Hope you like the new picture I added. He's kinda cute with a shaved head. In fact, they kinda look alike!
We so enjoyed our weekend visit from Anna and little Claire. Jayme is a man of few words these days, but did find Claire "quite entertaining". We miss them already, and look forward to a few of their summer trips to KC from Denver.
Jayme is holding his own. He has had a few bouts of nausea the past 3-4 days, so we are trying to adjust his anti-nausea medication so he isn't too drowsy. If were up to him, he would just sleep until the surgery on Monday. Really can't blame him. Up until the nausea started, he had been gaining strength and walking independently, but I am making him use a walker due to his recent drowsiness. Sometimes he is not the best judge of what he can and cannot do safely.
I recently realized that I have never explained the surgery Jayme will have next week. Without being too graphic I will do my best. It is called an esophagectomy. They will first make an incision in his abdomen and, at that time, decide if they can use the stomach to rebuild the esophagus. If they can't use the stomach, they will use the small intestine. Usually the 3rd option is the colon, but in Jayme's case they can't use it due to the recent diagnosis of colitis. The Dr assures us he can do it with the stomach or intestine. Then they make an incision on his side between his ribs and remove most of his esophagus. They then "stretch" the stomach or intestine up and resect it with the remainder of the esophagus.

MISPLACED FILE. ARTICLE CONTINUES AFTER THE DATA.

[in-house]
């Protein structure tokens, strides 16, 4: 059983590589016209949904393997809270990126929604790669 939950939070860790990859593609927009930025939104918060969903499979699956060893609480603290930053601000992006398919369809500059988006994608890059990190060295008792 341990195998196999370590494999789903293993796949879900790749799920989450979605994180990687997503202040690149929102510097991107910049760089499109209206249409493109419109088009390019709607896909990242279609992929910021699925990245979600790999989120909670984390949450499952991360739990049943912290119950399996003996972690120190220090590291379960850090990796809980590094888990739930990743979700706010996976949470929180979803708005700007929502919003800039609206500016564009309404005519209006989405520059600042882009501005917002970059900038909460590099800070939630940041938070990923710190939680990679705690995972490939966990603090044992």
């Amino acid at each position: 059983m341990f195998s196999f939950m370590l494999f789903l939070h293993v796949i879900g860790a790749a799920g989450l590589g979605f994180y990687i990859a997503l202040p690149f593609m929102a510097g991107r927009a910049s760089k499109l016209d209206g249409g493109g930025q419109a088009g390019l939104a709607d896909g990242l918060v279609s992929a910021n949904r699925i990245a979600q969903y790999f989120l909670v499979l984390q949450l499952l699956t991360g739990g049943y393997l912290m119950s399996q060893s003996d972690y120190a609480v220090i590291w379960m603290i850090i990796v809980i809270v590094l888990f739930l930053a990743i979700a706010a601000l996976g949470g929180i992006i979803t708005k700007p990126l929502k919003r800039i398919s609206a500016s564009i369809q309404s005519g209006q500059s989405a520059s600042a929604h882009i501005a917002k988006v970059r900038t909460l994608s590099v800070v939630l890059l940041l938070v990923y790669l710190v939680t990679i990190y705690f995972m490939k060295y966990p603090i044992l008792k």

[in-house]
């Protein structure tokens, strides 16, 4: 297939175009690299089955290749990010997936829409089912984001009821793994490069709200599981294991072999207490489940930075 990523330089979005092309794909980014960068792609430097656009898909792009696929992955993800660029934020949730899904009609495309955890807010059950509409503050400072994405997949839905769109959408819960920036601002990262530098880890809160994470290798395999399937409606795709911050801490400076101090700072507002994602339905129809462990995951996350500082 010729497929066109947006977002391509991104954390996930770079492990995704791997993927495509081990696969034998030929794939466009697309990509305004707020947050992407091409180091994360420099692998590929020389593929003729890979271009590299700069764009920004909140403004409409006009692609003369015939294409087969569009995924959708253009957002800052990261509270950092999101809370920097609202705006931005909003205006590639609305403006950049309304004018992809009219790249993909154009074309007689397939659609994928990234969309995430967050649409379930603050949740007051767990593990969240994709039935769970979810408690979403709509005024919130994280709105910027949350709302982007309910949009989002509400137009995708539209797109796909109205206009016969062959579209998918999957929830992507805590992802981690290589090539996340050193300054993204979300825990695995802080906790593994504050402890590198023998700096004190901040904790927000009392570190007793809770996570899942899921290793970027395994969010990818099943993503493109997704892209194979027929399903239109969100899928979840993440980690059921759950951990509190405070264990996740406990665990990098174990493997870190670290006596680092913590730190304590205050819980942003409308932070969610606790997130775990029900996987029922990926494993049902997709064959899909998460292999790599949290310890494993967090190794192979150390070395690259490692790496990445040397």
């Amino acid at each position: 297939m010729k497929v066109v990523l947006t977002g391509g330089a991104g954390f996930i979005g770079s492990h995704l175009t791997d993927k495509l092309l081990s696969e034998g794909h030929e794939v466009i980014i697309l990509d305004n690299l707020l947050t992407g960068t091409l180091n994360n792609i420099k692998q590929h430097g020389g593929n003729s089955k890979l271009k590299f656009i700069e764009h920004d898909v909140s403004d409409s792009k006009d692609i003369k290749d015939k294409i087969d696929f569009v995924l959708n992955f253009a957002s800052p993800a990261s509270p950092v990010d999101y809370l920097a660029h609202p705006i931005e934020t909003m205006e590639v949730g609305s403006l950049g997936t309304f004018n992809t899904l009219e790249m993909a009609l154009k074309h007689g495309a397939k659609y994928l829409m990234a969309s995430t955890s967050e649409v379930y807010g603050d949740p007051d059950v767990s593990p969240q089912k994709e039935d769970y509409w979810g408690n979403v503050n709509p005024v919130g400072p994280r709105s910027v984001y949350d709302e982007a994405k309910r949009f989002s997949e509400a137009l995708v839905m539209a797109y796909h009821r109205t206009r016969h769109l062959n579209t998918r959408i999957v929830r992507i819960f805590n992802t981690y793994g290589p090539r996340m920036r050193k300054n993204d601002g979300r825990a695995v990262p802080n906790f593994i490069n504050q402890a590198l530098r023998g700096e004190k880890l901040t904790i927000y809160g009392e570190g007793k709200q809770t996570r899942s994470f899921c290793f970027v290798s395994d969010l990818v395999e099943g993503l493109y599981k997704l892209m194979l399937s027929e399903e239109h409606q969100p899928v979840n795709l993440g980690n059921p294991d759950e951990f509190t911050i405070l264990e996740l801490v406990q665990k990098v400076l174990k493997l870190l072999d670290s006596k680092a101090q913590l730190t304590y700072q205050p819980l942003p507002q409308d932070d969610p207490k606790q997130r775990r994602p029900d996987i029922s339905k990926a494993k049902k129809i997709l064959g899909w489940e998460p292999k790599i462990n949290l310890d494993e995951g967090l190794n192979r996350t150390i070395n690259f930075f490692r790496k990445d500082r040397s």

He will continue with the feeding tube for a week after surgery, then progress to liquids by mouth. If all goes well, he will then start on a soft diet and may be able to discontinue the tube feedings within a month. He should be able to eat what he wants, just small and frequent meals. However, knowing Jayme, he will be making a diet change in an attempt to keep cancer away forever!
Tonight I was telling Jayme about all the recent gestures of goodwill, the emails, cards and blog comments (he even received one from Costa Rica), the donations and interest for Relay For Life, the help with the lawn, the wonderful and delicious food, the "get Kay out of the house" lunch and dinners, etc. He has not been able to witness it all himself recently, but I am doing my best to share with him all the unbelievable kindness of our friends and family. It is quite overwhelming. The human spirit lives on in this crazy world and we are more grateful than ever.